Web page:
2023 Kia Carnival SX Prestige Review

There's just one thing missing from this gem

Amos Kwon, Editor-In-Chief

Positives: A very original minivan design both inside and out, packed with standard features that are class-leading, impressive lounge seats, smooth ride.
Negatives: No available all-wheel drive, climate controls take some getting used to, second row lounge chairs are no longer standard on the SX Prestige.
Bottom Line: The Carnival is attractive, spacious, luxurious, and it's quite good to drive. It's easily the most original minivan design in years. We just wish all-wheel drive was an option, but we still came away impressed. The Carnival is no laughing matter.
The Kia Carnival is the result of rethinking the minivan, and the result is the most stylish member of the segment that just happens to have the most cargo space and the highest levels of luxury when it's configured to the max. It can't beat the four seasons traction of the Toyota Sienna or the Chrysler Pacifia's optional all-wheel drive, but the presence of a smooth 3.5-liter V6 helps matters when it comes to the driving experience. We drove the top-trim SX Prestige for a week to see if our love for the Carnival is still there. Read our detailed review below.

Driving Experience



The Carnival manages its driving dynamics better than most minivans and SUVs, despite its lack of all-wheel drive. The lusty engine is more than capable of moving the Carnival with some thrust, as well. While we wouldn't autocross it, the Carnival does more than a decent job of steering, handling, and braking. What it does best, however, is move your family with smoothness and comfort without being totally isolating from road surfaces.

Ride Quality: There's some mild firmness, which we like, and it doesn't feel totally isolated and mushy. It manages bumps and pavement gaps very well.

Acceleration: The 290-hp V6 and the 8-speed automatic work well-together to produce solid acceleration and downshifts. It'll hit 60 mph in 7.5 seconds, but it feels quicker than that. It's quicker than the Toyota Sienna but slower than the Chrysler Pacifica (gas) and the Honda Odyssey.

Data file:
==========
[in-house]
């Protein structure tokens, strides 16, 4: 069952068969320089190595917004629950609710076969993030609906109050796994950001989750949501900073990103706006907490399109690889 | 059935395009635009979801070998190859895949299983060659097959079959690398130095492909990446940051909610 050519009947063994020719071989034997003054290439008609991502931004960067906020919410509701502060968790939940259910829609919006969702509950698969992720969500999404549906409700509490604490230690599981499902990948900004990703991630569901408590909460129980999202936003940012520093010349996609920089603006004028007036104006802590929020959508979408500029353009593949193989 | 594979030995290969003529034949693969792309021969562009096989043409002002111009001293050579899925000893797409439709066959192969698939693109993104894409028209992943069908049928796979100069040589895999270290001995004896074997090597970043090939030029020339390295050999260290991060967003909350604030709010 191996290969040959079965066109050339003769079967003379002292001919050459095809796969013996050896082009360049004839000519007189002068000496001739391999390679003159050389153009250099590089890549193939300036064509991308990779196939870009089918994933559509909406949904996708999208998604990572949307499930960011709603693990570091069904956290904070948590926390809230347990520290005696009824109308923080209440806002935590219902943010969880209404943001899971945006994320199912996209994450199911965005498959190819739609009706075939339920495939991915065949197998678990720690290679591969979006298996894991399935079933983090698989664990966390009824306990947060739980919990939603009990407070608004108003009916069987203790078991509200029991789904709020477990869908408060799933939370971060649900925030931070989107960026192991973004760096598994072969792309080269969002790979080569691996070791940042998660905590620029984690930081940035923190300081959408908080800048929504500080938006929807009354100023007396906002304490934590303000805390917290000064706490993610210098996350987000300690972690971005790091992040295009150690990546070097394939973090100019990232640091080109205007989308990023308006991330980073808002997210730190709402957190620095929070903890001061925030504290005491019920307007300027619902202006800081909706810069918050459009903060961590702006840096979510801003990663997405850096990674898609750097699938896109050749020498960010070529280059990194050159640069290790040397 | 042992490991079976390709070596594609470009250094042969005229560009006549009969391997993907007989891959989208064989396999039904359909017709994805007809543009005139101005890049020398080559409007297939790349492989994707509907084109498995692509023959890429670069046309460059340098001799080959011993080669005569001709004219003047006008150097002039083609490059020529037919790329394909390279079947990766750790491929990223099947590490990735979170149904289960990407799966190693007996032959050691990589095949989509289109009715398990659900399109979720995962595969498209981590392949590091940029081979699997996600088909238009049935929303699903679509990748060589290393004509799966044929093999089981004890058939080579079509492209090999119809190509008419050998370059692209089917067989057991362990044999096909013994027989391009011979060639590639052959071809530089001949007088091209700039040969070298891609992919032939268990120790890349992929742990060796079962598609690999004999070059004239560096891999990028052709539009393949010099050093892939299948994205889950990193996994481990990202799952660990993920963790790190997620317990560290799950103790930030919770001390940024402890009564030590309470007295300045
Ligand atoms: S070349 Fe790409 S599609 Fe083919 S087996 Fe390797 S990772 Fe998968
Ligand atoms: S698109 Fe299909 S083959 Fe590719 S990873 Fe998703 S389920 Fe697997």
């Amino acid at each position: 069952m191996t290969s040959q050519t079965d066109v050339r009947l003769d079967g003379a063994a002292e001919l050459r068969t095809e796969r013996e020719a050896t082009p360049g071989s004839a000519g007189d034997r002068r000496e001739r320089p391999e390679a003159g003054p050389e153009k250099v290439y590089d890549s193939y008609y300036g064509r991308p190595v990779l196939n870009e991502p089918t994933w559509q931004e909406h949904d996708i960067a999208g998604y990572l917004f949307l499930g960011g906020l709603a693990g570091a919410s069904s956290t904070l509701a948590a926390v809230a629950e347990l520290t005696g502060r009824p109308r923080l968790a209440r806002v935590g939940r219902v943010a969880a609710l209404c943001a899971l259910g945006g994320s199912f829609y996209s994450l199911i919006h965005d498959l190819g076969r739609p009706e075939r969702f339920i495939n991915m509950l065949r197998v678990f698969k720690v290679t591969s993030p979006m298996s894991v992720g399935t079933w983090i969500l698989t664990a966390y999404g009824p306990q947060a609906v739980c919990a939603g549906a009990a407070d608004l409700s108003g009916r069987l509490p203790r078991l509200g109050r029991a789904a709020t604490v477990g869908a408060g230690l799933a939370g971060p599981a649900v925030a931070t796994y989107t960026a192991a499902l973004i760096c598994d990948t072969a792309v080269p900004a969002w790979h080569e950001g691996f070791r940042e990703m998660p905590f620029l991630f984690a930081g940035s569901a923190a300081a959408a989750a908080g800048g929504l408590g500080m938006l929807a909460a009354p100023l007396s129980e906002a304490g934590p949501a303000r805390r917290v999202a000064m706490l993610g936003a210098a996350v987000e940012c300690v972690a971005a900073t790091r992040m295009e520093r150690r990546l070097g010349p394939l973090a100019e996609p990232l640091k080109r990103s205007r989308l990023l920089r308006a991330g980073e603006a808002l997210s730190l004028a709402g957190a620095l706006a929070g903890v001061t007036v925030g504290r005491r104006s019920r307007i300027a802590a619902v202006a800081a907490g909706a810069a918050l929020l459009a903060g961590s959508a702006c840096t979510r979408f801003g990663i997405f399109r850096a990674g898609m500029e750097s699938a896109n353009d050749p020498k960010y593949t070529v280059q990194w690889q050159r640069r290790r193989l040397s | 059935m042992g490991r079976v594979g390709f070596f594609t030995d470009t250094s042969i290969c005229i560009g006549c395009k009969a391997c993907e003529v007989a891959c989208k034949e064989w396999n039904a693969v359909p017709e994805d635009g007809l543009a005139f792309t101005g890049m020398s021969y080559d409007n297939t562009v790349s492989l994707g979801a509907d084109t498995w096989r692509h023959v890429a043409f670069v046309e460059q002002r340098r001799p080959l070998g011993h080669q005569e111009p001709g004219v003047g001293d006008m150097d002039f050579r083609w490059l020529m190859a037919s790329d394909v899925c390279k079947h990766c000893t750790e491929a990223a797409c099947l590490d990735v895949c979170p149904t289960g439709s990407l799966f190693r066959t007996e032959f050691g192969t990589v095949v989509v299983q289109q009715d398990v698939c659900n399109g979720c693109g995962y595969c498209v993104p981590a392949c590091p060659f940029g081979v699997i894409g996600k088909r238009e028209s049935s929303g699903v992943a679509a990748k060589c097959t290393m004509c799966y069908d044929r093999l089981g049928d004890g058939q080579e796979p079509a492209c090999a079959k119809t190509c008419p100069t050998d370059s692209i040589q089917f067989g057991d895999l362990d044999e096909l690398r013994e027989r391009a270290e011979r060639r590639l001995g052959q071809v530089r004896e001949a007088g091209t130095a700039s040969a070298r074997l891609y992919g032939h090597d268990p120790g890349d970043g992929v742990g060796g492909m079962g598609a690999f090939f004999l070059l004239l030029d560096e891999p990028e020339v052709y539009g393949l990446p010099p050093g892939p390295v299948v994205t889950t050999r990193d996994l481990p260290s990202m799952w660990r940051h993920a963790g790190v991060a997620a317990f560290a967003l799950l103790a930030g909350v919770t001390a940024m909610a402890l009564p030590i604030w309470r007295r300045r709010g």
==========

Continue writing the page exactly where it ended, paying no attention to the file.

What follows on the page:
Braking: The Carnival's brakes have good modulation and exhibit no dead spots or that dreaded mushy pedal feel. We had no problem bringing it to a stop, even loaded with five people and luggage.

Steering: Steering is responsive, and turn-in is good. Steering feedback is mostly absent, however, and the effort is light.

Handling: The Carnival manages to keep its body roll mostly in check, and it never really felt out of sorts. The dampers are well-tuned, and handling is quite predictable, not something we can say about most minivans.




The in-car tech is excellent, and the presence of large twin screens for instrumentation and infotainment are top-notch. There are also ample USB charging ports throughout, which means there won't be much complaining from the kids on longer trips.

Infotainment System: The 12.3" screens provide excellent viewing and good control. It's not the most responsive system we've used, but everything is easy to read and navigate. The optional rear entertainment system is pretty affordable, and easy to view, and it works with the onboard Wi-Fi so you can stream from your device. It also comes with games so your kids can find even more reason not to look outside at anything remotely interesting.

Controls: Almost all of the controls are great, including the conventional gearshift knob, the steering wheel controls, and the seat temperature levers. We just don't like the HVAC controls, which are touch-only. The metallic bar between rows of controls is a tad confusing because it doesn't control anything.




While the Carnival isn't the most attractive vehicle on the road, it is easily the handsomest one in the segment by virtue of its SUV-like styling, adventurous details, and a sublime interior. We applaud Kia for taking a big risk and coming out with a true differentiator in the segment. It's just too bad the Carnival doesn't have optional All-Wheel Drive, which would've been consistent with its SUV looks.

Front: The nose slopes far less than every other minivan, and the result is an SUV-look that's intentional. The "Tiger Nose" grille is textured and contoured, pairing well with the headlights and driving lights that are framed inside it.

Rear: The sophisticated, thin taillights look great here, capped with a red lens that spans the full width of the rear.